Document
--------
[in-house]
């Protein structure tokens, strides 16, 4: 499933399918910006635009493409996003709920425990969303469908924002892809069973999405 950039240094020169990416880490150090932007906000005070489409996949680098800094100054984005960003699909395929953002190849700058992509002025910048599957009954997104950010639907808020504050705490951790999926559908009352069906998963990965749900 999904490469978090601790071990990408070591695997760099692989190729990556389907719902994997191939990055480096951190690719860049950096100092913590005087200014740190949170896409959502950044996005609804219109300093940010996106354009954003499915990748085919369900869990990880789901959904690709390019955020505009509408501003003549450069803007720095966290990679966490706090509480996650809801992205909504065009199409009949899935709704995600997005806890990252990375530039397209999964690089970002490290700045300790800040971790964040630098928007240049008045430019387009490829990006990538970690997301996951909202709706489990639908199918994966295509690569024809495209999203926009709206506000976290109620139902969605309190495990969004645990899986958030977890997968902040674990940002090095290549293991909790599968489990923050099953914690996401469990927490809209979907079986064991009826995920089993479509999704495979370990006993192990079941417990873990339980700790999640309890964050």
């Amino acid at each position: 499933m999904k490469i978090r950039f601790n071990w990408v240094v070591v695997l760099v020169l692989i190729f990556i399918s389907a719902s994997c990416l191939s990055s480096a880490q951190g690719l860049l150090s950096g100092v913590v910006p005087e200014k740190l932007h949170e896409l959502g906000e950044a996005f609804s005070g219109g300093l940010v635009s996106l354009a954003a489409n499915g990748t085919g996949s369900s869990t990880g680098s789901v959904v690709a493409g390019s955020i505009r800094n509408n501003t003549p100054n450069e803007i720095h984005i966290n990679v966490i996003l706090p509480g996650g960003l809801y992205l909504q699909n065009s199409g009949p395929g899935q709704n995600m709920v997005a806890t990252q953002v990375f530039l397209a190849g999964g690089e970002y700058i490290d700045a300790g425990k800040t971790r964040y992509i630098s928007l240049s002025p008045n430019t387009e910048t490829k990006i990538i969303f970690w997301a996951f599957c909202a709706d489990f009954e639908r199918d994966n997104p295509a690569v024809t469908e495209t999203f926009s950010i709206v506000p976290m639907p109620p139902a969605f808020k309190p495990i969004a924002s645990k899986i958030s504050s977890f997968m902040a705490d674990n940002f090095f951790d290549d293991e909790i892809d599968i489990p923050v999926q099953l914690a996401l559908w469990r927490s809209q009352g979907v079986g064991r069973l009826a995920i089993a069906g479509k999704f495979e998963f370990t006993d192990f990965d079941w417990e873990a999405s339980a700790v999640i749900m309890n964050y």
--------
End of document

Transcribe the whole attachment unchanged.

[in-house]
């Protein structure tokens, strides 16, 4: 499933399918910006635009493409996003709920425990969303469908924002892809069973999405 950039240094020169990416880490150090932007906000005070489409996949680098800094100054984005960003699909395929953002190849700058992509002025910048599957009954997104950010639907808020504050705490951790999926559908009352069906998963990965749900 999904490469978090601790071990990408070591695997760099692989190729990556389907719902994997191939990055480096951190690719860049950096100092913590005087200014740190949170896409959502950044996005609804219109300093940010996106354009954003499915990748085919369900869990990880789901959904690709390019955020505009509408501003003549450069803007720095966290990679966490706090509480996650809801992205909504065009199409009949899935709704995600997005806890990252990375530039397209999964690089970002490290700045300790800040971790964040630098928007240049008045430019387009490829990006990538970690997301996951909202709706489990639908199918994966295509690569024809495209999203926009709206506000976290109620139902969605309190495990969004645990899986958030977890997968902040674990940002090095290549293991909790599968489990923050099953914690996401469990927490809209979907079986064991009826995920089993479509999704495979370990006993192990079941417990873990339980700790999640309890964050």
């Amino acid at each position: 499933m999904k490469i978090r950039f601790n071990w990408v240094v070591v695997l760099v020169l692989i190729f990556i399918s389907a719902s994997c990416l191939s990055s480096a880490q951190g690719l860049l150090s950096g100092v913590v910006p005087e200014k740190l932007h949170e896409l959502g906000e950044a996005f609804s005070g219109g300093l940010v635009s996106l354009a954003a489409n499915g990748t085919g996949s369900s869990t990880g680098s789901v959904v690709a493409g390019s955020i505009r800094n509408n501003t003549p100054n450069e803007i720095h984005i966290n990679v966490i996003l706090p509480g996650g960003l809801y992205l909504q699909n065009s199409g009949p395929g899935q709704n995600m709920v997005a806890t990252q953002v990375f530039l397209a190849g999964g690089e970002y700058i490290d700045a300790g425990k800040t971790r964040y992509i630098s928007l240049s002025p008045n430019t387009e910048t490829k990006i990538i969303f970690w997301a996951f599957c909202a709706d489990f009954e639908r199918d994966n997104p295509a690569v024809t469908e495209t999203f926009s950010i709206v506000p976290m639907p109620p139902a969605f808020k309190p495990i969004a924002s645990k899986i958030s504050s977890f997968m902040a705490d674990n940002f090095f951790d290549d293991e909790i892809d599968i489990p923050v999926q099953l914690a996401l559908w469990r927490s809209q009352g979907v079986g064991r069973l009826a995920i089993a069906g479509k999704f495979e998963f370990t006993d192990f990965d079941w417990e873990a999405s339980a700790v999640i749900m309890n964050y």